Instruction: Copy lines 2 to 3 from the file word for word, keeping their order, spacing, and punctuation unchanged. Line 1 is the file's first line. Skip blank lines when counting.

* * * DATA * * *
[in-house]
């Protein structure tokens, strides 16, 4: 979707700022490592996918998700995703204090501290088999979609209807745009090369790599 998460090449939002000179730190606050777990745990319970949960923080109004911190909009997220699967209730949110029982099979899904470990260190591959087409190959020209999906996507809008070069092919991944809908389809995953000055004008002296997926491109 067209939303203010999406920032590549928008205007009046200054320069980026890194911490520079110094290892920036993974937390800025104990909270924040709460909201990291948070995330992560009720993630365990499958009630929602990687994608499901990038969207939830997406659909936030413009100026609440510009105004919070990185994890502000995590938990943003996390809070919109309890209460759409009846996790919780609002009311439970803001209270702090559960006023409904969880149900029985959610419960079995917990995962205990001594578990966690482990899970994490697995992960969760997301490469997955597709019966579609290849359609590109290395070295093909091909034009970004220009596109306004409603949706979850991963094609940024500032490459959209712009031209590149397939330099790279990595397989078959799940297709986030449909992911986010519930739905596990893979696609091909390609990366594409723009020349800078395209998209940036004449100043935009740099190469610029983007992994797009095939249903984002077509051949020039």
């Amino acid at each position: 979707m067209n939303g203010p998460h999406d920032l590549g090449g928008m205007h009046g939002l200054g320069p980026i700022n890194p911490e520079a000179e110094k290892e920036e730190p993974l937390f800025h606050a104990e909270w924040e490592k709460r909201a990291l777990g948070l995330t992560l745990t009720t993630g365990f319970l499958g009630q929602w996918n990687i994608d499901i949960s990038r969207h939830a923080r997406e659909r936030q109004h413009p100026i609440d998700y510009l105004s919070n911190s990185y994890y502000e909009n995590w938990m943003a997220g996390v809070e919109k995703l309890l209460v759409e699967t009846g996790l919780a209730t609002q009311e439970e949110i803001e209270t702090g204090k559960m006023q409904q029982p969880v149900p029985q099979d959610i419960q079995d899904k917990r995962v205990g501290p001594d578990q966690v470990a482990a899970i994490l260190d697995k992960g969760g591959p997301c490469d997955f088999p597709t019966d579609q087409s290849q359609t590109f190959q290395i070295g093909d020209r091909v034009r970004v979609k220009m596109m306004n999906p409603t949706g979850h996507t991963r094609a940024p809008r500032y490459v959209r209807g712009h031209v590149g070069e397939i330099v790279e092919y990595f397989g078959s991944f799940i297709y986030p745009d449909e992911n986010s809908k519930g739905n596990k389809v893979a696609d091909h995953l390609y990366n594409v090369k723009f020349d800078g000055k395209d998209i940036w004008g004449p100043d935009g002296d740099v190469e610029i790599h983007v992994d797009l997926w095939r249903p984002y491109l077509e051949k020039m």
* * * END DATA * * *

């Protein structure tokens, strides 16, 4: 979707700022490592996918998700995703204090501290088999979609209807745009090369790599 998460090449939002000179730190606050777990745990319970949960923080109004911190909009997220699967209730949110029982099979899904470990260190591959087409190959020209999906996507809008070069092919991944809908389809995953000055004008002296997926491109 067209939303203010999406920032590549928008205007009046200054320069980026890194911490520079110094290892920036993974937390800025104990909270924040709460909201990291948070995330992560009720993630365990499958009630929602990687994608499901990038969207939830997406659909936030413009100026609440510009105004919070990185994890502000995590938990943003996390809070919109309890209460759409009846996790919780609002009311439970803001209270702090559960006023409904969880149900029985959610419960079995917990995962205990001594578990966690482990899970994490697995992960969760997301490469997955597709019966579609290849359609590109290395070295093909091909034009970004220009596109306004409603949706979850991963094609940024500032490459959209712009031209590149397939330099790279990595397989078959799940297709986030449909992911986010519930739905596990893979696609091909390609990366594409723009020349800078395209998209940036004449100043935009740099190469610029983007992994797009095939249903984002077509051949020039």
């Amino acid at each position: 979707m067209n939303g203010p998460h999406d920032l590549g090449g928008m205007h009046g939002l200054g320069p980026i700022n890194p911490e520079a000179e110094k290892e920036e730190p993974l937390f800025h606050a104990e909270w924040e490592k709460r909201a990291l777990g948070l995330t992560l745990t009720t993630g365990f319970l499958g009630q929602w996918n990687i994608d499901i949960s990038r969207h939830a923080r997406e659909r936030q109004h413009p100026i609440d998700y510009l105004s919070n911190s990185y994890y502000e909009n995590w938990m943003a997220g996390v809070e919109k995703l309890l209460v759409e699967t009846g996790l919780a209730t609002q009311e439970e949110i803001e209270t702090g204090k559960m006023q409904q029982p969880v149900p029985q099979d959610i419960q079995d899904k917990r995962v205990g501290p001594d578990q966690v470990a482990a899970i994490l260190d697995k992960g969760g591959p997301c490469d997955f088999p597709t019966d579609q087409s290849q359609t590109f190959q290395i070295g093909d020209r091909v034009r970004v979609k220009m596109m306004n999906p409603t949706g979850h996507t991963r094609a940024p809008r500032y490459v959209r209807g712009h031209v590149g070069e397939i330099v790279e092919y990595f397989g078959s991944f799940i297709y986030p745009d449909e992911n986010s809908k519930g739905n596990k389809v893979a696609d091909h995953l390609y990366n594409v090369k723009f020349d800078g000055k395209d998209i940036w004008g004449p100043d935009g002296d740099v190469e610029i790599h983007v992994d797009l997926w095939r249903p984002y491109l077509e051949k020039m």